Not sure exactly what my hands are doing in this shot, at first glance I wondered if I was adjusting my cup, but I’m pretty sure I haven’t worn that thing since high school baseball. At any rate, it is what it is. Whatever it is.
I didn’t do a whole lot of running in preparation for this event. I know, shocking right? But, I’ve tried to shed the egg nog flab over the last two months with some strength training, yoga, and hamster runs on the treadmill. But still don’t think I put much more than 75 miles on the legs since the half marathon I ran back in September.
I was a little worried about it, but over the years I’ve become pretty adept at my patented “under train, then suffer” race strategy. But today was different. I think it was a combination of the CR333, the shoes, the strength training, and finally being out in the church of the blue dome after a long winter hibernation that pushed me pretty hard throughout the day.
I certainly had some bad moments. Had my first ever bout with race day cramping during the last twelve miles. All of it in my calves. The first twinge I felt while climbing a steep slick rock face – it kind of wigged me out. It felt like someone from behind pinched my left calf. I actually jumped a little, stopped, and turned around to see who was mucking with my leg. Then the cramp set in – whooooooweee, those things hurt. It’s like somebody has locked you into a really long titty twister.
I was attacked again, both calves this time while climbing this hill:
Photo from the race thanks to Greg Norrander
The cramps hit simultaneously and so hard I stopped mid climb, bent over, grabbed both calves and just howled like a coyote.
Despite the cramping, there were many times during the day I marveled at the capacity and stamina of the human body and mind. The longest run I’d completed this year was 13 miles in early February. And yet, I was clicking off miles 25, 26, 27, 30…and didn’t feel that much worse for the wear. Don’t get me wrong, I was hurting, but felt like I could just keep on keepin on.
I thought a lot about a saying J Dub often uses with respect to endurance events: “no matter how good or bad you feel right this moment, don’t worry about it – cause it’s gonna change”.
Kind of a metaphor for life really. But fascinating that our minds and bodies can just keep going, despite the wear and tear of distance and time.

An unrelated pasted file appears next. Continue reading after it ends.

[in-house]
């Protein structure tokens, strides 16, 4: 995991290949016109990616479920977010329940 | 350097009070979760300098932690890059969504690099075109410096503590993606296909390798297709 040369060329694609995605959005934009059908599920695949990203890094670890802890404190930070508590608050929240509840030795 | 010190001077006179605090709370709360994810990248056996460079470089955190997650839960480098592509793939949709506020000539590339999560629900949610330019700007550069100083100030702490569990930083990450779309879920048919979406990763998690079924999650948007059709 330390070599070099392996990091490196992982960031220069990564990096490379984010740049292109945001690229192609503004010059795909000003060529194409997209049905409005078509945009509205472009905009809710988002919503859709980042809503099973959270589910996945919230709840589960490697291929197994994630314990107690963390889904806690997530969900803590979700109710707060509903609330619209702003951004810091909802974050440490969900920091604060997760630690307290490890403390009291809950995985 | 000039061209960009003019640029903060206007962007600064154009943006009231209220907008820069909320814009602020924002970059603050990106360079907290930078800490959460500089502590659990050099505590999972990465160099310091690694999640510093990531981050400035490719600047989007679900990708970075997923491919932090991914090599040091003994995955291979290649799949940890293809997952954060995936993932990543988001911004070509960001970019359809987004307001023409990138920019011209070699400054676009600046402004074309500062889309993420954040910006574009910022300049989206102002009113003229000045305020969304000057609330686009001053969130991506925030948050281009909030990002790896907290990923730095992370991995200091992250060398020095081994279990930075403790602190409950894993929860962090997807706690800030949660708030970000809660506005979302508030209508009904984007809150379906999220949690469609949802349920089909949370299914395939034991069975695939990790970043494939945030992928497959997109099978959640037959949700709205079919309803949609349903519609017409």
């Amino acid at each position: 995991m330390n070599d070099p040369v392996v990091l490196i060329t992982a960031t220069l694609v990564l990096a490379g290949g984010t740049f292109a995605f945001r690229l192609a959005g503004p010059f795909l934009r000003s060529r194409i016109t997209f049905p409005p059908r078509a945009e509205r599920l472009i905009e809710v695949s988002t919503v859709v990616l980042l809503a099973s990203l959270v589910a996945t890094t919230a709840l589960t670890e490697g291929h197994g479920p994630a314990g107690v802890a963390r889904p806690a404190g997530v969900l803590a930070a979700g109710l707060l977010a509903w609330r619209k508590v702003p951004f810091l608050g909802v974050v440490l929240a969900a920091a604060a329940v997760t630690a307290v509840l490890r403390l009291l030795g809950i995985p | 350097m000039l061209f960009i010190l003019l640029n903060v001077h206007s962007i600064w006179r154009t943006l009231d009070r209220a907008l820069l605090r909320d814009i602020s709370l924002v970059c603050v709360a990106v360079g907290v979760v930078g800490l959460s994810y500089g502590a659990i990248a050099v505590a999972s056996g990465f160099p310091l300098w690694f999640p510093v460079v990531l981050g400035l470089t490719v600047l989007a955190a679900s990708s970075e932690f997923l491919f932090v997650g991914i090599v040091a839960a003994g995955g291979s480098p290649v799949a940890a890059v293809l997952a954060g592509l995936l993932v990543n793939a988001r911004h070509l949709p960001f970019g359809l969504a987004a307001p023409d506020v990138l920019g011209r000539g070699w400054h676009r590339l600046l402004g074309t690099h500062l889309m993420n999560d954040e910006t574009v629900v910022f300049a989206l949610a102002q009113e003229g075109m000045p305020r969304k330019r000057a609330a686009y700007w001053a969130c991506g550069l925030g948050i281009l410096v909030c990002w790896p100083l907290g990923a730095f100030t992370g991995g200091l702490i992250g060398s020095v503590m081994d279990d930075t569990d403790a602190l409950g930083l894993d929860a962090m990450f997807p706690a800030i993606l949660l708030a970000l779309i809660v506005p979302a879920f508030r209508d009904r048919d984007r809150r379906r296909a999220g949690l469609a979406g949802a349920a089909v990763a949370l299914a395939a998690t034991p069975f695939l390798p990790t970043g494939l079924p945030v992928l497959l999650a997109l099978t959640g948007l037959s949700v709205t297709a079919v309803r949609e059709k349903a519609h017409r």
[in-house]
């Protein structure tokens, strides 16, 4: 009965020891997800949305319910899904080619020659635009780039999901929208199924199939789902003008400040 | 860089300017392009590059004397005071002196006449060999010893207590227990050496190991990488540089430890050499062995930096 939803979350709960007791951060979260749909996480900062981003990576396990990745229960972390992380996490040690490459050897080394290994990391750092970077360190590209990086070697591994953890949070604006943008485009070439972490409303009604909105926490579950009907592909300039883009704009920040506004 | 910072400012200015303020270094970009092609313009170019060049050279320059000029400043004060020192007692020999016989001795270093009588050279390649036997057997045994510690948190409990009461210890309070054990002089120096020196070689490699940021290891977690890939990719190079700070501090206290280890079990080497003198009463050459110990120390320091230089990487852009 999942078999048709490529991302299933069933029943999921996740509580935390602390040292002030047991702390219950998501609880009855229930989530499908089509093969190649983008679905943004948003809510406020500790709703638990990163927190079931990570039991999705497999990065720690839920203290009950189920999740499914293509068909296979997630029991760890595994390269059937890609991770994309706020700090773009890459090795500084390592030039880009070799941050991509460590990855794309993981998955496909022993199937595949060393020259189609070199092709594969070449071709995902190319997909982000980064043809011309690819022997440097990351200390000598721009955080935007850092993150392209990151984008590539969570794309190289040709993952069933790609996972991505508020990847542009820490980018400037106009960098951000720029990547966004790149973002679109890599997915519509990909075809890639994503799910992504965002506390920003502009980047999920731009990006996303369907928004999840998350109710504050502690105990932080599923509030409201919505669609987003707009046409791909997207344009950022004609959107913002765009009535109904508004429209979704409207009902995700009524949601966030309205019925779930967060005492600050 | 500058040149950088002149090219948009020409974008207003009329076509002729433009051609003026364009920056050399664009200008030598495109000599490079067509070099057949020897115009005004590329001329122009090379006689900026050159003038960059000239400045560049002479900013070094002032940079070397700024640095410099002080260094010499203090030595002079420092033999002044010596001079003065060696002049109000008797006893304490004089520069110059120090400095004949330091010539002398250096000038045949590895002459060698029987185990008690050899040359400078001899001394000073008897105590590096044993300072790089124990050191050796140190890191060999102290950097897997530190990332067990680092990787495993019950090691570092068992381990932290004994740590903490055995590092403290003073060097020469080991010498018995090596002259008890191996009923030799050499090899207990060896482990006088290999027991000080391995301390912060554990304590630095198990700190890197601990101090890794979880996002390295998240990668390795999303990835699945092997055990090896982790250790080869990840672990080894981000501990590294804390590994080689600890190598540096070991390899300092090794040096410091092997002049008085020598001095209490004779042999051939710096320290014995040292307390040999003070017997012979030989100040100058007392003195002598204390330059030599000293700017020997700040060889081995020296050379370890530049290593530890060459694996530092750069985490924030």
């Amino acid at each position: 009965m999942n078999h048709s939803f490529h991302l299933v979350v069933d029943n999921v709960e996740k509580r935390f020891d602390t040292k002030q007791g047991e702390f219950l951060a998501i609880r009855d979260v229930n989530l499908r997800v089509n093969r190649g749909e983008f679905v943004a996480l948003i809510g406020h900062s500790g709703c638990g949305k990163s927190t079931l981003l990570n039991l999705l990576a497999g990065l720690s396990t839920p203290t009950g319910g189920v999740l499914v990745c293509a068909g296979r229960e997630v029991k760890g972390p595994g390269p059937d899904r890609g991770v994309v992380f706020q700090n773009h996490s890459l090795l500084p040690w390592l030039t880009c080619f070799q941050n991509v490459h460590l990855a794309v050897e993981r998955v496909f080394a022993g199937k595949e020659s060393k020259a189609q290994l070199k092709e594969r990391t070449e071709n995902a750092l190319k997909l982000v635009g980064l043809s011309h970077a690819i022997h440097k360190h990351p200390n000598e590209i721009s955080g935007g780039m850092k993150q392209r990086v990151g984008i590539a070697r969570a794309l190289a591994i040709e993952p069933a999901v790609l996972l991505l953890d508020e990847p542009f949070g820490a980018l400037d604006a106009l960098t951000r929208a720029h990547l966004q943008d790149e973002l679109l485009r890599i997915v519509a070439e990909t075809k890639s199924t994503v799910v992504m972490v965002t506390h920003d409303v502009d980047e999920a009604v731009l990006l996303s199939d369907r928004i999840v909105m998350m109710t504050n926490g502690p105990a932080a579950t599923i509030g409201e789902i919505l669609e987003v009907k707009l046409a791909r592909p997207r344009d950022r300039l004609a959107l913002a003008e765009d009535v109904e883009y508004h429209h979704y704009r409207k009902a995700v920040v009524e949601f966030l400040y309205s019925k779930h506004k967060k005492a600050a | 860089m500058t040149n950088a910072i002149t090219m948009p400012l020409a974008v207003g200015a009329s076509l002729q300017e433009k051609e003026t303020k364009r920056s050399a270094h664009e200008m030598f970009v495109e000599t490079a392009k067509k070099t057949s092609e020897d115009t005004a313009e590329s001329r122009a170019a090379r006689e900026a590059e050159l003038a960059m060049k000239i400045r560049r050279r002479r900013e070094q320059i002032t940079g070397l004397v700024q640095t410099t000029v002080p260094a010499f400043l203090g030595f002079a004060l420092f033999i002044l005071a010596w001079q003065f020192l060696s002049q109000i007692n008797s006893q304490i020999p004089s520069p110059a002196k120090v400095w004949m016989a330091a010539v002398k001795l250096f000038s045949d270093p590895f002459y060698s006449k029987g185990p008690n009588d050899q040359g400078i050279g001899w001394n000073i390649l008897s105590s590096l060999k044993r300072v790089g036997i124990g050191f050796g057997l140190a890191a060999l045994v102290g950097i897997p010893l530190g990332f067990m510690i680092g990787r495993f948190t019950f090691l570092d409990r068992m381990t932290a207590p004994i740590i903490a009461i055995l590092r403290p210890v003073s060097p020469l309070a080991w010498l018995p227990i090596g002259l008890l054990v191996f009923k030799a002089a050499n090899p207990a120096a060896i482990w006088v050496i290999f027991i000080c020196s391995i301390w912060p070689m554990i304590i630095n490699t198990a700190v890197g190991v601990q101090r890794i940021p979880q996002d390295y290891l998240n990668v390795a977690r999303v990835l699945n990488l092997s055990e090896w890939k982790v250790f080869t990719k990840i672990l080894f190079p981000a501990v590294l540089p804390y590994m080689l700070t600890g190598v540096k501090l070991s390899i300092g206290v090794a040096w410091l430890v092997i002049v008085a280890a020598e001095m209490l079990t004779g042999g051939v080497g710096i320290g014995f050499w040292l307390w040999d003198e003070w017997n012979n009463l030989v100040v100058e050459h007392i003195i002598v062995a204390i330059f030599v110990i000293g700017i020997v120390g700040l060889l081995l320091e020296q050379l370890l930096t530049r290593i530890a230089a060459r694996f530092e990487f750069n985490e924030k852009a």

The finish came quicker than I had anticipated. Partly because I’d listened to Sam who said the last 12 miles was all downhill and as I had yet to experience much of anything “all downhill” I thought I still had a ways to go.
Cic and Holly told me I was only about 10 minutes behind Sam and Adam at the halfway point so I just kept telling myself “go catch those Crazy Ass Clark Boys” and looked for them around every turn.
And I did. Catch them that is…7 minutes after they crossed the finish line. Dammit.
34 miles. 6 hours and 51 minutes.
A pretty solid day for me considering the lack of miles I’d put in. An encouraging sign for a long 10 months of racing ahead. Can’t wait for the next one (or maybe I can – looking at the Moab 100 trail run next month – that one is gonna hurt. I’m talking like whimpering in the fetal position kind of hurt).
Here’s the data for the day:
Racing wouldn’t be as much fun without the awesome Draper Wives as crew. It was a smaller group of wives this time, but supported by a large group of Draper Kids. I think it’s safe to say they all had a great race – collectively they likely covered 100 times the miles that Sam, Adam, and I did just scampering around the wild. If I had a tenth of the energy these kids have I’d have won that race in like 2 hours and 6 minutes.
On a side note.
As I was going through the pics from the race I couldn’t help but notice a few things in the next photo:
Attentive. Focused. Smiling.
Umm…not so much.